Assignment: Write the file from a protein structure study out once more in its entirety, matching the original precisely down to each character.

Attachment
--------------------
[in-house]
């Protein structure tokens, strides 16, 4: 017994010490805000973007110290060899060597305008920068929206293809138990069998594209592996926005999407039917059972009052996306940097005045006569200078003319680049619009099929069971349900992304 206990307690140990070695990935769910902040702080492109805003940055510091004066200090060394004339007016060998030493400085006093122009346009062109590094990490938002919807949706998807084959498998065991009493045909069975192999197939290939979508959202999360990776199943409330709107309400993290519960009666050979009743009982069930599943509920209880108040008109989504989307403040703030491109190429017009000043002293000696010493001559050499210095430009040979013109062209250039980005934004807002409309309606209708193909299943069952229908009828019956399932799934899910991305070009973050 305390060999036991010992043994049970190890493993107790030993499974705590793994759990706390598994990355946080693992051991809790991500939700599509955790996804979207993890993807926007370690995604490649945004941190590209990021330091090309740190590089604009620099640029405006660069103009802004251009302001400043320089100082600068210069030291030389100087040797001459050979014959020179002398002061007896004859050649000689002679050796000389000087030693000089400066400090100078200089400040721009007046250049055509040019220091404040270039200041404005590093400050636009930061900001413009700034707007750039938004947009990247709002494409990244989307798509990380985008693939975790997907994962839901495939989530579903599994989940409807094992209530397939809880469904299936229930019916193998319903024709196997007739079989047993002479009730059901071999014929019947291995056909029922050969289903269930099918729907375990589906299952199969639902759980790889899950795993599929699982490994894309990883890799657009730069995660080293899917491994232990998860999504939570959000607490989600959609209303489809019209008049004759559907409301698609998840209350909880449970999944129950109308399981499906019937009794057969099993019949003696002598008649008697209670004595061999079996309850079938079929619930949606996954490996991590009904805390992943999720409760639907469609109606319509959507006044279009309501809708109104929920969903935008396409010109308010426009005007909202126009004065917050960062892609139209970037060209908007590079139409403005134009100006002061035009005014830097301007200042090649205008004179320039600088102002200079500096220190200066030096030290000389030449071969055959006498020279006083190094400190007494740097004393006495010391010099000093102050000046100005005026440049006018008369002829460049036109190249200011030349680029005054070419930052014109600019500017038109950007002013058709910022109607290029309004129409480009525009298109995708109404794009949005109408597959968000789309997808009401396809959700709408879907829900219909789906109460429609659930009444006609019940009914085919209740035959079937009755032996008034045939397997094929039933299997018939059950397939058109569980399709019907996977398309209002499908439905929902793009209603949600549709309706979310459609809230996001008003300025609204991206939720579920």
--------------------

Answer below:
[in-house]
């Protein structure tokens, strides 16, 4: 017994010490805000973007110290060899060597305008920068929206293809138990069998594209592996926005999407039917059972009052996306940097005045006569200078003319680049619009099929069971349900992304 206990307690140990070695990935769910902040702080492109805003940055510091004066200090060394004339007016060998030493400085006093122009346009062109590094990490938002919807949706998807084959498998065991009493045909069975192999197939290939979508959202999360990776199943409330709107309400993290519960009666050979009743009982069930599943509920209880108040008109989504989307403040703030491109190429017009000043002293000696010493001559050499210095430009040979013109062209250039980005934004807002409309309606209708193909299943069952229908009828019956399932799934899910991305070009973050 305390060999036991010992043994049970190890493993107790030993499974705590793994759990706390598994990355946080693992051991809790991500939700599509955790996804979207993890993807926007370690995604490649945004941190590209990021330091090309740190590089604009620099640029405006660069103009802004251009302001400043320089100082600068210069030291030389100087040797001459050979014959020179002398002061007896004859050649000689002679050796000389000087030693000089400066400090100078200089400040721009007046250049055509040019220091404040270039200041404005590093400050636009930061900001413009700034707007750039938004947009990247709002494409990244989307798509990380985008693939975790997907994962839901495939989530579903599994989940409807094992209530397939809880469904299936229930019916193998319903024709196997007739079989047993002479009730059901071999014929019947291995056909029922050969289903269930099918729907375990589906299952199969639902759980790889899950795993599929699982490994894309990883890799657009730069995660080293899917491994232990998860999504939570959000607490989600959609209303489809019209008049004759559907409301698609998840209350909880449970999944129950109308399981499906019937009794057969099993019949003696002598008649008697209670004595061999079996309850079938079929619930949606996954490996991590009904805390992943999720409760639907469609109606319509959507006044279009309501809708109104929920969903935008396409010109308010426009005007909202126009004065917050960062892609139209970037060209908007590079139409403005134009100006002061035009005014830097301007200042090649205008004179320039600088102002200079500096220190200066030096030290000389030449071969055959006498020279006083190094400190007494740097004393006495010391010099000093102050000046100005005026440049006018008369002829460049036109190249200011030349680029005054070419930052014109600019500017038109950007002013058709910022109607290029309004129409480009525009298109995708109404794009949005109408597959968000789309997808009401396809959700709408879907829900219909789906109460429609659930009444006609019940009914085919209740035959079937009755032996008034045939397997094929039933299997018939059950397939058109569980399709019907996977398309209002499908439905929902793009209603949600549709309706979310459609809230996001008003300025609204991206939720579920």